Of bloody memories and the pain of separation

Of bloody memories and the pain of separation

Of bloody memories and the pain of separation

Armed bands of communalists are on the rampage to hack down Bengali Hindus who are fleeing to the ‘ safety’ of India. The young boy jumps from the train along with his mother in order to save her from being waylaid and in so doing, knifes an assailant.

Traumatised at his own eruption of violence, the boy comes across another dying mother who breastfeeds her baby for one last time before delivering her child to them. The year was 1950. The memory remains etched to haunt the mind of the young boy for the rest of his life. “My first act of drawing human blood gradually changed my psychological make-up. I started feeling that a knife could solve many problems.”

The young saviour is Maloy Krishna Dhar whose memoir brings alive the violence, both physical and psychological, that accounted for so many killings in the sub-continent. For its sheer lyrical prose, his book reads much like a sterling novel, which is in fact a damning historical document of the horror of Partition in the erstwhile East Pakistan, albeit a one-sided one seen from the perspective of a little boy.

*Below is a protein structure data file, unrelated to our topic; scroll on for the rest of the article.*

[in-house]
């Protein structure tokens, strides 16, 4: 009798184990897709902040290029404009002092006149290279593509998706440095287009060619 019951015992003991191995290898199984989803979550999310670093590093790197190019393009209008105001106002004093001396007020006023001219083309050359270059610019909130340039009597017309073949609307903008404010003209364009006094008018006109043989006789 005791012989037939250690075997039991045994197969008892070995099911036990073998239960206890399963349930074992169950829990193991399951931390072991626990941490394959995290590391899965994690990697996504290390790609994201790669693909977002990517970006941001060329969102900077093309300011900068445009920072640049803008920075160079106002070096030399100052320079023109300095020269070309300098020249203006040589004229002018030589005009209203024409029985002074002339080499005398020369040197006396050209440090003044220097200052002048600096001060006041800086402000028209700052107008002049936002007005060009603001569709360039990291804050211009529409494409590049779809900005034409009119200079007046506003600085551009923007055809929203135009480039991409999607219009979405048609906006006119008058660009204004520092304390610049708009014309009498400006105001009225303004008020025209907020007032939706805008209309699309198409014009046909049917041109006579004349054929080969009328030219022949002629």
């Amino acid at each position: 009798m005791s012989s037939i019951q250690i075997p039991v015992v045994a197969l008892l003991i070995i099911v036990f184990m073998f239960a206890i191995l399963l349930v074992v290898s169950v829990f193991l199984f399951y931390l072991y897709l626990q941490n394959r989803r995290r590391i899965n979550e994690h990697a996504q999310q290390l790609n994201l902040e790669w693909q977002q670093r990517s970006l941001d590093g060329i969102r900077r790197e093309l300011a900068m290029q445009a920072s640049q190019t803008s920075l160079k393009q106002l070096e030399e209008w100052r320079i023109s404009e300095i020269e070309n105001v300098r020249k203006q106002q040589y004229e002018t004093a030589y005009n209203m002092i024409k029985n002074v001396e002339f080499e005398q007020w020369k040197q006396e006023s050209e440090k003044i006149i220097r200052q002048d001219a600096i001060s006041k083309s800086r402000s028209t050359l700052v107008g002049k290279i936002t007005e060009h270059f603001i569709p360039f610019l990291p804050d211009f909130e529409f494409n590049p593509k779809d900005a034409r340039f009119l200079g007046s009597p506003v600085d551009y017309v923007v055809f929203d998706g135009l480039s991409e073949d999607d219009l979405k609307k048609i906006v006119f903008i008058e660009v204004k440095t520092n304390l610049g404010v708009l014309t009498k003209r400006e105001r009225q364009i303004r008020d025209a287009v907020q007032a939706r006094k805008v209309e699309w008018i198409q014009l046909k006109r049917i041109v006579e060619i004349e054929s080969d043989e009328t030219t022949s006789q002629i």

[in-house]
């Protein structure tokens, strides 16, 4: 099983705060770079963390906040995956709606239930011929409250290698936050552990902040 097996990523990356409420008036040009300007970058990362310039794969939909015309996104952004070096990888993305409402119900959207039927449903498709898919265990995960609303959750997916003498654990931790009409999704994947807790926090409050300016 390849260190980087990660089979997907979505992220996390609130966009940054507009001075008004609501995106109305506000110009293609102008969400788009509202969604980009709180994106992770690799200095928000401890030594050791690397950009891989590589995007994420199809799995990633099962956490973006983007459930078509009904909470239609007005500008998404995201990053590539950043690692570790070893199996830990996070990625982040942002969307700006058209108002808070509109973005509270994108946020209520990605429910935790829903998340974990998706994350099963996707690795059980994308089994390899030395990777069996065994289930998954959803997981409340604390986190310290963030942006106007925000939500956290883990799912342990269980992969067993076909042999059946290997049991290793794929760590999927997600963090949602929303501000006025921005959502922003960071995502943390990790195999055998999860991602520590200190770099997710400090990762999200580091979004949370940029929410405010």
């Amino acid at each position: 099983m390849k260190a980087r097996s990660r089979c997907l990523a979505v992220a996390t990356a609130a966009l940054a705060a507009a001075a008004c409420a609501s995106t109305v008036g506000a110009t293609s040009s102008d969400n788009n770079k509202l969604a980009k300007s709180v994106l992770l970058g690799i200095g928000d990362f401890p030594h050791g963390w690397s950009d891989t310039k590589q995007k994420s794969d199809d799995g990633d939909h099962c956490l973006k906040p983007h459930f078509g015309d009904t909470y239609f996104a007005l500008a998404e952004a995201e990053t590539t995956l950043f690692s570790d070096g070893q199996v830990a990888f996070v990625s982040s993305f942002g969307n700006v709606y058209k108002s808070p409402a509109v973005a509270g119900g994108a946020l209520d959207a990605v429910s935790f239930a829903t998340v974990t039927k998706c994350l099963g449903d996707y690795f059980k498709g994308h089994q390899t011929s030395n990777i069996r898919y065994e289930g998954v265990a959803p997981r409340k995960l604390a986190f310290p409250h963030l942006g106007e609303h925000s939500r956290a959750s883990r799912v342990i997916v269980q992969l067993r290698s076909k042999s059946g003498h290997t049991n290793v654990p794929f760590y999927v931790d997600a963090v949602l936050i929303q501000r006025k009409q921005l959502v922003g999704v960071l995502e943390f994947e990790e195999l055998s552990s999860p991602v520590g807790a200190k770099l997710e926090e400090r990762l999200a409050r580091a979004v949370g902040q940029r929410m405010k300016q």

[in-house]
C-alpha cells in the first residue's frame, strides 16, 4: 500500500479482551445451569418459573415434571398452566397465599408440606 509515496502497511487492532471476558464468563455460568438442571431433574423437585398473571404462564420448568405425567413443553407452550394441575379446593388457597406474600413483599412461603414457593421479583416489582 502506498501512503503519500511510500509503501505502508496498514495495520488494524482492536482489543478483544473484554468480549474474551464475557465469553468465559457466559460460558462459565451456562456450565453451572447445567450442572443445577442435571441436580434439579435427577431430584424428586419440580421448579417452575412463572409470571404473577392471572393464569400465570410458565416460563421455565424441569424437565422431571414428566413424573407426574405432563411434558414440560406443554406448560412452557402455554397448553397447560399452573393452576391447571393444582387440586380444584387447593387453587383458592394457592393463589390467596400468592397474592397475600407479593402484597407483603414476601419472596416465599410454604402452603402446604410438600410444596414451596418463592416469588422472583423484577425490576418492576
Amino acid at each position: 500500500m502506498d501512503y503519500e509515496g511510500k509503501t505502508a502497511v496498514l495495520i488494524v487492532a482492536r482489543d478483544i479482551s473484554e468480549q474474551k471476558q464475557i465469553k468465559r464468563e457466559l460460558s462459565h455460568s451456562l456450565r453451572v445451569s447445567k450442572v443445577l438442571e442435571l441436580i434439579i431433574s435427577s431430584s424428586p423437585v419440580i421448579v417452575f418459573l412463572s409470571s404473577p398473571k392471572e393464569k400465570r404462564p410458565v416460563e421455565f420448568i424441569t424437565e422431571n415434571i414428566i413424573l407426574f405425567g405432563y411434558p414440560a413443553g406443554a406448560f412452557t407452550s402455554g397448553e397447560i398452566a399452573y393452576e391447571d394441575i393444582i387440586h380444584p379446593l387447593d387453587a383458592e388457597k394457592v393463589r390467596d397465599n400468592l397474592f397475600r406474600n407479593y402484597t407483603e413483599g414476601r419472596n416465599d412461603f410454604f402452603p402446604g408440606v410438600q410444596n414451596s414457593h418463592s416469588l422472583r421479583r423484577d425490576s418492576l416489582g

Dhar’s father, a diehard idealist, refused to leave his village: “I can’t leave this soil just because a few Congress and Muslim League leaders want the entire nation on their dinner plates.” This communal politics finally comes to splinter apart a composite Bengali society that had remained united for years despite differences of religion, caste and class. The pain of leaving one’s homestead, and separation from dear ones was too wrenching and the path from eminence to vagrancy was often laid with blood in East Bengal and xenophobia in West Bengal.

Bhairab, an idyllic station in a small corner of Mymensingh district (now in Bangladesh) — filled with the bounties and pastoral charms of a riverine Bengal — serves as a microcosm of the fatal degeneration of Hindu-Muslim amity into fratricidal war.
Born to the security of a zamindari estate ruled by his patriarchal and high-handed grandfather, where loyalty of the vassals, both Hindus and Muslims were taken for granted, Dhar was too young to understand how ruthlessly tyrannical the zamindari system was or how communal violence affected the lives of people in Bihar and Uttar Pradesh and the people of East Bengal alike.

Anthony Mascarenhas’ book The Rape of Bangladesh was a brutal documentation of the orgy of beastliness unparalleled in human history in which Hindu and Muslim men, women and children alike were victims. Dhar’s book makes no claim to the ‘larger’ picture which is valid because the history of Partition is too nebulous for one to apportion blame on a single factor.

The strength of the book lies in its simple evocativeness of a beautiful countryside sullied by the avenging Biharis and rabid communalists of Muslim League (that went unabated till 1971). To the boy, and also to us, the loss of his village was akin to the loss of an arcadia.